According to Matthew Nowlin, the director of Conservative Christians of Tennessee, the bill is technically an attempt to extend common law protection, based in the 9th amendment, to babies, before a heartbeat is even protected. If it were to pass, and then win a victory at the supreme court, it would effectively overturn Roe. v. Wade.
The Tennessee Pastor’s network showed up to support and testify, but surprisingly, not the Ethics and Religious Liberty Commission for the Southern Baptist Convention. Nowlin explains:
This is a Tennessee issue and the ERLC is based in Tennessee. This isn’t just a local issue. This is an issue of national importance. By not doing anything, their inaction has almost forced some other Baptist institutions to step in and fill this niche that is really in their wheelhouse.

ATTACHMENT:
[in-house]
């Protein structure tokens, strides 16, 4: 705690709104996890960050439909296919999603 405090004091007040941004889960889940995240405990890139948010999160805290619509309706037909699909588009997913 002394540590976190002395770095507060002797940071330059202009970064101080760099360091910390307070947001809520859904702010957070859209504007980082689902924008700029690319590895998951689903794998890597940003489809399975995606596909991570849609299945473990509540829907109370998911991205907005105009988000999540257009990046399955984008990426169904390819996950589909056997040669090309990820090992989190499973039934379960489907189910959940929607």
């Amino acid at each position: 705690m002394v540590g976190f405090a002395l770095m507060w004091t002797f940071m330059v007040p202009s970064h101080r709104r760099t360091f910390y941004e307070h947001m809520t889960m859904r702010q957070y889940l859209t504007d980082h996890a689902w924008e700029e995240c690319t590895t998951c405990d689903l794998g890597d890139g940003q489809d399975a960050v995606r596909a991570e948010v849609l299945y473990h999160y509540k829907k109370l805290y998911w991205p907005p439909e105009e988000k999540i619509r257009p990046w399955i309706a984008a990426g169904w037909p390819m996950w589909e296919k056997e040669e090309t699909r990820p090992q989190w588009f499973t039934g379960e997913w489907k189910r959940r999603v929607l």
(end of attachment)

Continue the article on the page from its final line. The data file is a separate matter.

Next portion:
Despite being headquartered a few miles from where testimony was taking place, no one representing the ERLC showed up. According to Nowlin, it’s a fight in which the ERLC’s resources could really help.
For Southern Baptists, the question must be asked: Why does the ERLC have the resources to support the building of a mosque in New Jersey, and animal rights in Tennessee, but not to support a heart beat bill?
In fact, on August 12, Russell Moore, director of the ERLC, posted an ERLC article about artificial intelligence. While AI is an important topic, isn’t it more in keeping with the ERLC’s mission to support pro-life legislation? After all, they are officially pro life, and have been very concerned with social justice under Moore’s leadership.
This is yet another reason we’re making our movie. We’ve been warning that the social justice movement is not just a threat to the Gospel, but to the pro-life movement as well. When a Christian political organization appears to be more concerned with animal rights than helping effectively and legally defeating abortion, should Christians fund them?